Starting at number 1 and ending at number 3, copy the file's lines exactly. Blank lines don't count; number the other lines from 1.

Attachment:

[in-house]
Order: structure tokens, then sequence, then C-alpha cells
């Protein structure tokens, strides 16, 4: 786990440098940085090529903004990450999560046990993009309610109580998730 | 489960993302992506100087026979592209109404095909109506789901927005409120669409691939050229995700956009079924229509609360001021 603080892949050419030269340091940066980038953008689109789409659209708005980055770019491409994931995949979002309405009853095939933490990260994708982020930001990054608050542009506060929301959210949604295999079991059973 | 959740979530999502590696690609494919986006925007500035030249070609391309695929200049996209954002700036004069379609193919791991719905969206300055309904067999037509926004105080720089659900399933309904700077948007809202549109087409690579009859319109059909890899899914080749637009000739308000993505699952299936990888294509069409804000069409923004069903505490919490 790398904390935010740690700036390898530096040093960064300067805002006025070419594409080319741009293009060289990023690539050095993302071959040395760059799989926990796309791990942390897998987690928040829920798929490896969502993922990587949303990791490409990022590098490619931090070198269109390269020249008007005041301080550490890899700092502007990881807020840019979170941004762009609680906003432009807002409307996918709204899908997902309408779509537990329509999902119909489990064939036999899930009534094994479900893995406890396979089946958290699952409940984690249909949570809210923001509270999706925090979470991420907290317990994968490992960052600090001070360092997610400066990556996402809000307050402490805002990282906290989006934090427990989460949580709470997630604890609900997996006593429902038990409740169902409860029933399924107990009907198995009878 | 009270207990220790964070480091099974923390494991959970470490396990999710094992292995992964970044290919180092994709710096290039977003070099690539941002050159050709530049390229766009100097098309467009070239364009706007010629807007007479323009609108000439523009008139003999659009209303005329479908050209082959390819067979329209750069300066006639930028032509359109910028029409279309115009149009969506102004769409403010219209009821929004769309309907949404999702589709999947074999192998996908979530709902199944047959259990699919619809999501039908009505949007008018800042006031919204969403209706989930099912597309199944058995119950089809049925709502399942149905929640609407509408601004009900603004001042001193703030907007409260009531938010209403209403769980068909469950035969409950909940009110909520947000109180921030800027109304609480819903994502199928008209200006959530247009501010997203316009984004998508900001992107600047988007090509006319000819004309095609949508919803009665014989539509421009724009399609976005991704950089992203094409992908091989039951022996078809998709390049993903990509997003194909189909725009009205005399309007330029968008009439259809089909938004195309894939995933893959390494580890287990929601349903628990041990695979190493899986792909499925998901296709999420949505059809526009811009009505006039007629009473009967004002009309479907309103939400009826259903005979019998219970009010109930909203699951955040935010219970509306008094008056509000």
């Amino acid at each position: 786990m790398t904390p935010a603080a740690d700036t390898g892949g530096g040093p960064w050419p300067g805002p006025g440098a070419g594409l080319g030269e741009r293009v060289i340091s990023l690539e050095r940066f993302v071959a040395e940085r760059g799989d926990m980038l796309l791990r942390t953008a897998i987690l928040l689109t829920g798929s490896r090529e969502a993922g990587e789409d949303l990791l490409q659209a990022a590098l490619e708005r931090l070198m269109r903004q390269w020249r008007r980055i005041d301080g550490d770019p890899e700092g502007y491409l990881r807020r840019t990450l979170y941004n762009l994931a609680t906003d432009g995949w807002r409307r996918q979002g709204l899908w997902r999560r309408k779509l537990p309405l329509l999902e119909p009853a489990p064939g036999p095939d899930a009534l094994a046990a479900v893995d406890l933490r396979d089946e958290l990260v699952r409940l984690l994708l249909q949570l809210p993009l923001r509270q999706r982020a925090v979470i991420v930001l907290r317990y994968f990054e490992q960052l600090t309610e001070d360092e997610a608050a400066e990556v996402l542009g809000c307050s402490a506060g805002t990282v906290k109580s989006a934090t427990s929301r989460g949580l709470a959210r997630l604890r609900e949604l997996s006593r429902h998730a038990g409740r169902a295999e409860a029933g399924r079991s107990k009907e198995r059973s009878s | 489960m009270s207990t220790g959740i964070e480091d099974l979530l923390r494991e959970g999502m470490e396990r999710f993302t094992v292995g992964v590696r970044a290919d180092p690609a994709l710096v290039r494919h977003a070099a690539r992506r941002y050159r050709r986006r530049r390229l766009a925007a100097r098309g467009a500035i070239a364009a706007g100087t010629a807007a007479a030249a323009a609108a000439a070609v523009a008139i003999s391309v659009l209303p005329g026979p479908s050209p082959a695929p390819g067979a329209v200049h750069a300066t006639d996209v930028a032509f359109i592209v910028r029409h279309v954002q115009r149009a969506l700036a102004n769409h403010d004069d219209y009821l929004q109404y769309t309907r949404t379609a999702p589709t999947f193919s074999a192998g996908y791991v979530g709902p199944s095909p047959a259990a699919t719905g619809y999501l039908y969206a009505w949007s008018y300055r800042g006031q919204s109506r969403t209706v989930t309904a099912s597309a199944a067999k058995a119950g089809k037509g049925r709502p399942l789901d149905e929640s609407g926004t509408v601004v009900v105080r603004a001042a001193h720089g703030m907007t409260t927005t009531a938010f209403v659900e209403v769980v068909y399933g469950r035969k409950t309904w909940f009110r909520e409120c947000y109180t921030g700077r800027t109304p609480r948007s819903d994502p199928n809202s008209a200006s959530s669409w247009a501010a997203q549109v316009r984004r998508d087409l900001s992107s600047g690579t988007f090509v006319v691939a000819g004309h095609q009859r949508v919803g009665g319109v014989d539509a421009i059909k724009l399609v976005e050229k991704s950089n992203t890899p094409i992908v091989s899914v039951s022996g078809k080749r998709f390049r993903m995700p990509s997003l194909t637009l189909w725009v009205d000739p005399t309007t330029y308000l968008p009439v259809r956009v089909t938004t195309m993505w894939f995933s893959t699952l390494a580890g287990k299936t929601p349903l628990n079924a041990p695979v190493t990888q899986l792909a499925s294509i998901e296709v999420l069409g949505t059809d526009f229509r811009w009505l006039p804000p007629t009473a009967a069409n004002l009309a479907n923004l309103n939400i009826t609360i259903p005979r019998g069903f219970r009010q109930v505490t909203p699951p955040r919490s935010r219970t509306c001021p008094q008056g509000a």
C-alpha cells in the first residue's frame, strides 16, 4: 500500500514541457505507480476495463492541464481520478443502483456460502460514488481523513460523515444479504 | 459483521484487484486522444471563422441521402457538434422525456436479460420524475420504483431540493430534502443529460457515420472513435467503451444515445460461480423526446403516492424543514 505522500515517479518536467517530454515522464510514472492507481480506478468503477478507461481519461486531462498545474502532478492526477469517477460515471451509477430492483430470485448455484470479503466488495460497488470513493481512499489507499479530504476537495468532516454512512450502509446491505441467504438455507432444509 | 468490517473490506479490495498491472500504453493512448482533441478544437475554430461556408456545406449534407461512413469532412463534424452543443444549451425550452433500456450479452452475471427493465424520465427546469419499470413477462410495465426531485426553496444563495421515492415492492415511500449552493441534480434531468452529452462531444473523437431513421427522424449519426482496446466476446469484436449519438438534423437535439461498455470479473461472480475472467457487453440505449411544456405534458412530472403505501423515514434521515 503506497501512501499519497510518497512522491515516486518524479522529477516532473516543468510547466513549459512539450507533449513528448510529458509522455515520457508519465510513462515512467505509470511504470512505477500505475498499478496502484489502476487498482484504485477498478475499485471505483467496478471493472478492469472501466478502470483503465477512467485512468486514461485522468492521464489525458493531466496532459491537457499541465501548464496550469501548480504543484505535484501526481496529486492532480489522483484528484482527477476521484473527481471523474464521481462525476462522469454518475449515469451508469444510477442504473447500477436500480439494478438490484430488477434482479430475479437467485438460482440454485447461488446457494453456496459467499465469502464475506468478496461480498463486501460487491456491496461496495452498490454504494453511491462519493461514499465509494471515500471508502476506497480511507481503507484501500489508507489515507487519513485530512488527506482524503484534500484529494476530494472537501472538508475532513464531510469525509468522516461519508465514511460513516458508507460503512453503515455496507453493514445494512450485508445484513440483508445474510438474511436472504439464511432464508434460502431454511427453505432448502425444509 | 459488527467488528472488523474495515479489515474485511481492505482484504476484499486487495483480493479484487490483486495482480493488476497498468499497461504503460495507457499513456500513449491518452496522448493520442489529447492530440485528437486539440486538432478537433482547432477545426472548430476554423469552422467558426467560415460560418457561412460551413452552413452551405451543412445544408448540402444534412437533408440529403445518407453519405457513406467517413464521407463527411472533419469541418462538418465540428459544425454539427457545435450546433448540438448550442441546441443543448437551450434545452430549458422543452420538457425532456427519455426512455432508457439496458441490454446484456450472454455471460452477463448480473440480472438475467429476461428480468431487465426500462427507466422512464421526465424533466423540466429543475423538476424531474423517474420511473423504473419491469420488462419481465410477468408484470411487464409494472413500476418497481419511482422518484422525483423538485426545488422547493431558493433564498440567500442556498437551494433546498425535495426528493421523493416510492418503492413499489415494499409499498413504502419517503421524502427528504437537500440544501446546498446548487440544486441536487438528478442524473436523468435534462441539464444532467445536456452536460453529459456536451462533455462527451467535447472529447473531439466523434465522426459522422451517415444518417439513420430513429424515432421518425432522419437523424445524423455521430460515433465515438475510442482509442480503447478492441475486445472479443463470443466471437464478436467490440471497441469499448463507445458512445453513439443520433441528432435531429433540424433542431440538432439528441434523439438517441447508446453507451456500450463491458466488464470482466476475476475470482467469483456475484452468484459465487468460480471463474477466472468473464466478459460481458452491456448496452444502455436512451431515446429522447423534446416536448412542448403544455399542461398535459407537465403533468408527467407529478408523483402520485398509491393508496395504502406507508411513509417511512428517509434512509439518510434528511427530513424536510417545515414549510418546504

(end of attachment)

[in-house]
Order: structure tokens, then sequence, then C-alpha cells
């Protein structure tokens, strides 16, 4: 786990440098940085090529903004990450999560046990993009309610109580998730 | 489960993302992506100087026979592209109404095909109506789901927005409120669409691939050229995700956009079924229509609360001021 603080892949050419030269340091940066980038953008689109789409659209708005980055770019491409994931995949979002309405009853095939933490990260994708982020930001990054608050542009506060929301959210949604295999079991059973 | 959740979530999502590696690609494919986006925007500035030249070609391309695929200049996209954002700036004069379609193919791991719905969206300055309904067999037509926004105080720089659900399933309904700077948007809202549109087409690579009859319109059909890899899914080749637009000739308000993505699952299936990888294509069409804000069409923004069903505490919490 790398904390935010740690700036390898530096040093960064300067805002006025070419594409080319741009293009060289990023690539050095993302071959040395760059799989926990796309791990942390897998987690928040829920798929490896969502993922990587949303990791490409990022590098490619931090070198269109390269020249008007005041301080550490890899700092502007990881807020840019979170941004762009609680906003432009807002409307996918709204899908997902309408779509537990329509999902119909489990064939036999899930009534094994479900893995406890396979089946958290699952409940984690249909949570809210923001509270999706925090979470991420907290317990994968490992960052600090001070360092997610400066990556996402809000307050402490805002990282906290989006934090427990989460949580709470997630604890609900997996006593429902038990409740169902409860029933399924107990009907198995009878 | 009270207990220790964070480091099974923390494991959970470490396990999710094992292995992964970044290919180092994709710096290039977003070099690539941002050159050709530049390229766009100097098309467009070239364009706007010629807007007479323009609108000439523009008139003999659009209303005329479908050209082959390819067979329209750069300066006639930028032509359109910028029409279309115009149009969506102004769409403010219209009821929004769309309907949404999702589709999947074999192998996908979530709902199944047959259990699919619809999501039908009505949007008018800042006031919204969403209706989930099912597309199944058995119950089809049925709502399942149905929640609407509408601004009900603004001042001193703030907007409260009531938010209403209403769980068909469950035969409950909940009110909520947000109180921030800027109304609480819903994502199928008209200006959530247009501010997203316009984004998508900001992107600047988007090509006319000819004309095609949508919803009665014989539509421009724009399609976005991704950089992203094409992908091989039951022996078809998709390049993903990509997003194909189909725009009205005399309007330029968008009439259809089909938004195309894939995933893959390494580890287990929601349903628990041990695979190493899986792909499925998901296709999420949505059809526009811009009505006039007629009473009967004002009309479907309103939400009826259903005979019998219970009010109930909203699951955040935010219970509306008094008056509000």